The Lighthouse – Maria Saakyan shows us Armenia as a dream
At the start of Maria Saakyan’s The Lighthouse (Mayak) our heroine, Lena (Anna Kapaleva) puts on an old records of the soundtrack to Efrem Pruxhanski’s animated adaptation of Alive in Wonderland. Like Alive, Lena has crossed a border into a place she doesn’t recognise. She is not even sure what she is doing there. And yet, this place is her home village in remote Armenia. Saakyan depicts this village as a place collapsing under the weight of its own fantasy.
We are not really sure why Lena has returned home, and one gets the feeling neither is she. Is she there to pay penance for some unknown sin? Is she there to try to rescue her much-loved grandparents and get them out of a war-torn landscape on the border of the war between Armenia and neighbouring Azerbaijan? Is she there just to reconnect with the past, her heritage, her roots? The conscious reasoning is sublimated in favor of a series of beautiful ellipses in which she observes the people and the land about her. In the same way that Lena’s motivations remain obscure, so The Lighthouse morphs from a film with a straightforward narrative into a film simply about watching.
But what is it exactly that we are watching? By sublimation narrative in favor of a watched experience, we are left with almost nothing but the beauty of landscape and people’s lives. With no narrative there is no climax, and the time frames and even the flow of the vignettes are not necessarily chronological. In his excellent essay on the film, Vigen Galstyan calls it “vaporous” (I’m taking that as my current favorite word) ad that is the best way to describe this film. It is intangible, and very very beautiful. There are the prosaic occurrences one takes for granted, like family get togethers, bathing a child and planting a tree. In The Lighthouse these moments take on a philosophical complexity passed on through dramatic visual tecnique.Just as narrative structure has been sublimated so has language. Words are part of the landscape here, not a separate explanatory dictator. This visual elaboration is not merely a stylistic device – it is also a ‘quiet’ implosion of inherited cultural and cinematic values based on patriarchal, structuralist certitudes.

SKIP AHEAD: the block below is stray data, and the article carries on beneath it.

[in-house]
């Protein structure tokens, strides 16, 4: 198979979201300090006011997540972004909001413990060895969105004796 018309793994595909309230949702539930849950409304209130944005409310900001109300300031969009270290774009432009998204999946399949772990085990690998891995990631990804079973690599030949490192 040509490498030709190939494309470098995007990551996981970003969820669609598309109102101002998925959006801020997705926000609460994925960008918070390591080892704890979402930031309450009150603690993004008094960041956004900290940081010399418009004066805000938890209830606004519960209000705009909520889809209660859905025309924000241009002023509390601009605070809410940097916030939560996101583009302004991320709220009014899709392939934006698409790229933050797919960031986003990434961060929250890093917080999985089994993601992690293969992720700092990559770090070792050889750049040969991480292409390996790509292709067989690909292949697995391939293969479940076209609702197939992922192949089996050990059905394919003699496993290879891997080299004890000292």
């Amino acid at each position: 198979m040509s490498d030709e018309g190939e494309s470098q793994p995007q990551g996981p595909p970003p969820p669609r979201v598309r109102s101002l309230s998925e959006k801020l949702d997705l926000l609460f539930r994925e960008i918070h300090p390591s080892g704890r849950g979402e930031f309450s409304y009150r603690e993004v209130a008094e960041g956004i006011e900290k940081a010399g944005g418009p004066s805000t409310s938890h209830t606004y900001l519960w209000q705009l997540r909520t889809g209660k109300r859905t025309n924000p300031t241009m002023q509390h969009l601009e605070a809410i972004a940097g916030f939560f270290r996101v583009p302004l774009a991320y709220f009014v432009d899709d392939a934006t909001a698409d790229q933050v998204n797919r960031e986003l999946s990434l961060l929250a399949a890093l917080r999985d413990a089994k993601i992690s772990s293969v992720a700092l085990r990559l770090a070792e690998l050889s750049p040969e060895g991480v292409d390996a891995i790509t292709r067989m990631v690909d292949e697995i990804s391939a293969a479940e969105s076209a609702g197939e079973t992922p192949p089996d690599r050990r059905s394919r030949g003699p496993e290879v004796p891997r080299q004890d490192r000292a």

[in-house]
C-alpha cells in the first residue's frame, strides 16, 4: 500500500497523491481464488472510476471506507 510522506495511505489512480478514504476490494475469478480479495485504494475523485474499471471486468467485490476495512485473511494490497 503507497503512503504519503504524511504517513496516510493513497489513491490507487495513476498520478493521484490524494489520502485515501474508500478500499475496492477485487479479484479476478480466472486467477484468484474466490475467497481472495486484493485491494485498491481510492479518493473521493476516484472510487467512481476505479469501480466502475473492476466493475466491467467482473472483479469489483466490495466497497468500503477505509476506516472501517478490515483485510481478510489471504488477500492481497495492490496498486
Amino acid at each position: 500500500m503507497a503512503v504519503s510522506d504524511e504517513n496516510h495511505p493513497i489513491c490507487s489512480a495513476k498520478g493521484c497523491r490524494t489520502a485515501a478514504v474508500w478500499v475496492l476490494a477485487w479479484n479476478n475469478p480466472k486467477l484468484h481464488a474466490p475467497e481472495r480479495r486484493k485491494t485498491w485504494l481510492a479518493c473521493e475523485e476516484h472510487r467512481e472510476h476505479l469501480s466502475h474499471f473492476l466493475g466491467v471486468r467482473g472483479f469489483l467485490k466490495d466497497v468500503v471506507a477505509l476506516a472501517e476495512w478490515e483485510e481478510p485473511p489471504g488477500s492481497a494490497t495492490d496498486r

Like Lena, Saakyan has dared to tread on territory colonized by men. She is the first female to have completed a feature film in Armenia. This is a burden to her first film and her responsibilities as a female filmmakers, but she carries it lightly. (or appears to) There were only three significant Armenian female filmmakers before Saakyan, but this started to change in 1991 with the break up of the Sovient Union and a rise in Immegration.Saakyan’s family were among the many thousands who left Armenia for Russia in 1993. This experience of dislocation is a key motif in The Lighthouse.
The beautiful unnamed village where the film was shot (actually a small remote village called Madan) appears to the view as a place out of time, and a setting rich with the possibilities of fable. The title of the film alludes to an internal, spiritual lighthouse that the characters are all drawn to.Lena (just like Saakyan herself) is very much an Alice in Wonderland. Just like Lewis Carroll’s masterpiece, she is crossing borders into unknown realms and previously unexplored territory.Contexct for this film, is not so much narrative as historical trajectory.